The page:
Harsh Gawali broke down on the devastating night of 30 July as he safely deported a new mother to a Chiplun hospital in Maharashtra. The woman had just delivered a baby on the terrace so Harsh had to carry her for nearly 200 metres in neck-deep water, amid power cuts and heavy rainfall.
Though he saved her life, he felt helpless for being unable to save the newborn.
The incident shook him completely but further strengthened his passion for rescue operations during natural disasters.
Harsh, a trained cadet of Maharashtra Civil force, always wanted to join the Indian Army but couldn’t due to personal reasons. So the 25-year-old joined the rescue operation missions in 2019 as a volunteer to save lives.
He works in an IT company and offers his services every time the need arises. So far, he has been a part of two major deluges in Maharashtra — Kolhapur (August 2019) and Chiplun. He led the task force in both the operations and saved a total of 300 lives with his team.
The Better India speaks to Harsh, who is also a wrestler and a model, about the dangers of rescue missions, what it means to leave the comforts of an air-conditioned office and risk his life to have bitter-sweet experiences.
‘We Prepare for the Worst’
Harsh’s tryst with rescues started with animals while growing up in Pune’s cantonment area.
“I used to look after a lot of stray and abandoned dogs, cats and snakes. That motivated me to help the injured and troubled beings and I got serious about human rescue operations. Plus, I grew up around military officers who were always fit, athletic and disciplined. They inspired me to remain fit and healthy, a mandatory criteria to join the rescue operation teams,” Harsh tells The Better India.
Harsh underwent training for nearly two months from the civil force, a non-profit organisation that frequently works with the National Disaster Relief Force (NDRF).
Here, he learnt everything, from rescue techniques, CPR, first aid, arranging equipment in the absence of power to safely rescuing people from drowning and removing them from under the rubble.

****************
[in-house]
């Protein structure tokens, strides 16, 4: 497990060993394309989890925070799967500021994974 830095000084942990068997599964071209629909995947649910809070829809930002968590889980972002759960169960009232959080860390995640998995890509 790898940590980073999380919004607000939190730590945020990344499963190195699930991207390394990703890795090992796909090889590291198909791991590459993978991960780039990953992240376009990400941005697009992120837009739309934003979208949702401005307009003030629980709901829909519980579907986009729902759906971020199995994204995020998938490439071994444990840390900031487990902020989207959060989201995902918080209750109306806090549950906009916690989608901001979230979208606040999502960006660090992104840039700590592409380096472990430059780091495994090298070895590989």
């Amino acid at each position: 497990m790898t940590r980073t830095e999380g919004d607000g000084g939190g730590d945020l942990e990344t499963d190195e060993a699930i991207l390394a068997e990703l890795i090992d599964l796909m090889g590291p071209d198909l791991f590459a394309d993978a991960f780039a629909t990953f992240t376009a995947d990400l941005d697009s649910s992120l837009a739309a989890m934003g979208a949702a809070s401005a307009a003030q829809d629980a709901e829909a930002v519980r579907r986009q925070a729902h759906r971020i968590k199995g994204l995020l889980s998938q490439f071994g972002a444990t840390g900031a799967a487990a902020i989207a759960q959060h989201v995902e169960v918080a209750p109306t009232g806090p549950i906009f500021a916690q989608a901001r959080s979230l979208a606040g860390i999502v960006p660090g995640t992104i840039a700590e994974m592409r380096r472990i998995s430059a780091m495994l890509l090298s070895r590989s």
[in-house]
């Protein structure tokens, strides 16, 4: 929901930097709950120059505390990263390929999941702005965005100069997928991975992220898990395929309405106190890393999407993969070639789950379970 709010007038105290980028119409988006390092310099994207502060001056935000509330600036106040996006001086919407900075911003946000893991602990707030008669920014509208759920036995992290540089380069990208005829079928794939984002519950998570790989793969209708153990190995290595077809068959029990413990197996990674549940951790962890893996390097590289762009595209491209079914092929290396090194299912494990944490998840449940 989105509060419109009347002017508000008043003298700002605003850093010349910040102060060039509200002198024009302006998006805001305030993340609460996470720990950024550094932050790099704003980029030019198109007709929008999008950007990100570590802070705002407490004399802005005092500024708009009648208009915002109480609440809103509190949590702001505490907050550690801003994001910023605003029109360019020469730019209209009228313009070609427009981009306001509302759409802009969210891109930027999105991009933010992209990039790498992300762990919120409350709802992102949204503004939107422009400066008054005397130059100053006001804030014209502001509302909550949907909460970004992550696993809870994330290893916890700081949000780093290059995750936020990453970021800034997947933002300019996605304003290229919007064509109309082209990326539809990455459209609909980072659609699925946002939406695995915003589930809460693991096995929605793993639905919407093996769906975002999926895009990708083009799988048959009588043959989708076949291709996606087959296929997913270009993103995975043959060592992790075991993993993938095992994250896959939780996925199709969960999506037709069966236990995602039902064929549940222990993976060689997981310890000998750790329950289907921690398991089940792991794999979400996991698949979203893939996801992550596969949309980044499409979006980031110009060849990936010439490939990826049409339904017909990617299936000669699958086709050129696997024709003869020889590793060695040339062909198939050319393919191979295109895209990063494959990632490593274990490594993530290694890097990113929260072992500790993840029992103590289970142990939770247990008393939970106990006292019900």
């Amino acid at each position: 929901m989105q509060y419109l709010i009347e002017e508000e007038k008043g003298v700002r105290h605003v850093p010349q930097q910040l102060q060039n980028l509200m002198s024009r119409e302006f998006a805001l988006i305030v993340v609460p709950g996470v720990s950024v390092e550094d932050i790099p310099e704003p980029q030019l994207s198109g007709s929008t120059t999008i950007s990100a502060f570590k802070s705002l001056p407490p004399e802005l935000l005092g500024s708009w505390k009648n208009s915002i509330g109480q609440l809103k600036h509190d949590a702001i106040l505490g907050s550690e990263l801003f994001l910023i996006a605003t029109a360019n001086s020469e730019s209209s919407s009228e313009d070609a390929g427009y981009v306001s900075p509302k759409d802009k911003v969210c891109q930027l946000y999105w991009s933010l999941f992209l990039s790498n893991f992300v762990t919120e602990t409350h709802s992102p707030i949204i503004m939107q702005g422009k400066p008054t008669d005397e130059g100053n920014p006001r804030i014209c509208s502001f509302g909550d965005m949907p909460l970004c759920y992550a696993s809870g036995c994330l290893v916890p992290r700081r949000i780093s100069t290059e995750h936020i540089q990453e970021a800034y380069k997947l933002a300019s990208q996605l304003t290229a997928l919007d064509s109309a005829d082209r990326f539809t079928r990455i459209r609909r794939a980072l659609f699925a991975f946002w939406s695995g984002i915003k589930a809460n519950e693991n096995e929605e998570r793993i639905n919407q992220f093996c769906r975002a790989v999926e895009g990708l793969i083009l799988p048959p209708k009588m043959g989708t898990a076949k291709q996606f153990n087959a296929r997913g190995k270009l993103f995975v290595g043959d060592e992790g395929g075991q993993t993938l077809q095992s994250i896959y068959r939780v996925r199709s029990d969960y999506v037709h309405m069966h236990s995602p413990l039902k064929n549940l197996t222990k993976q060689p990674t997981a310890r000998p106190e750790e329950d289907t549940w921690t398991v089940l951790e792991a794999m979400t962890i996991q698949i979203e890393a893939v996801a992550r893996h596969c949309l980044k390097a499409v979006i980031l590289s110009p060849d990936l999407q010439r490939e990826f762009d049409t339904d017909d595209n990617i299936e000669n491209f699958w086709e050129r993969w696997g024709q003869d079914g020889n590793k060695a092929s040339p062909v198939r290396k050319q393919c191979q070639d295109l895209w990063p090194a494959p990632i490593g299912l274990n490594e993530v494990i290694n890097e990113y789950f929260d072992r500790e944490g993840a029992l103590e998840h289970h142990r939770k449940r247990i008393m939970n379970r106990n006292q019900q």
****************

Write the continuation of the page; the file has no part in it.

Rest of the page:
“Training is a combination of both mental and physical preparedness, as on-ground reality can be unpredictable. Last minute decision making is crucial. We put ourselves at risk every time we enter the disaster site. While being prepared for the worst, we have to draft a rescue plan for civilians first and then ourselves,” says Harsh.
During the Kolhapur floods, few senior citizens ran back to their houses after being rescued to fetch important documents, “People were traumatised to see their belongings flowing away and they couldn’t process what was happening. When panic sets in, it becomes extremely hard to control people. It takes a lot of talking to calm them down,” he says.
Survival also depends on alertness, not just of the mind but also of the body. During floods, the operators are advised against wearing boots to avoid contracting skin diseases. This makes the task more difficult as there is no way to know what is under the water.
During the Chiplun floods, Harsh and his team were surrounded by a mother crocodile and her four babies. It was a civilian watching from the terrace who alerted him. Harsh miraculously rescued people from the area and then himself, all the while tackling the deadly animal.
“My legs were numb from being underwater for hours so I wouldn’t know if a crocodile was near me. I relied on the water movements and that stranger,” he adds.
Likewise, in the Kolhapur floods, Harsh’s teammate was severely injured due to broken glass bottles and hospital syringes as he was barefoot.
Harsh says maintaining mental stability in such situations is a must. He saw disturbing scenes like floating dead bodies of humans and animals during the two floods.
“Seeing visuals of cars flowing in water thrown like paper boats, houses crumbling down and people crying incessantly can paralyse you with shock. But you cannot afford to waste even a second with so many lives at stake,” says Harsh.
Among all his bittersweet experiences, the best ones have been the ones with kindness and humility. He says the worst situations bring out the best of humanity.
He remembers a family in Chiplun who cried and couldn’t thank him enough for sharing the little food Harsh had on him. “The family had been starving for hours when we rescued them. Arranging water and food is a basic courtesy but I have never seen anyone be so grateful. There have also been times when strangers have cooked for us. After working for nearly 9-10 hours, such gestures maintain our morales” he says.
In both these major emergencies, Harsh was in the office when he got called. He frequently gets calls from people to rescue animals in Pune while he is in the middle of his work. By now, he says that he has been able to strike a balance between his passion and profession.
(Edited by Yoshita Rao)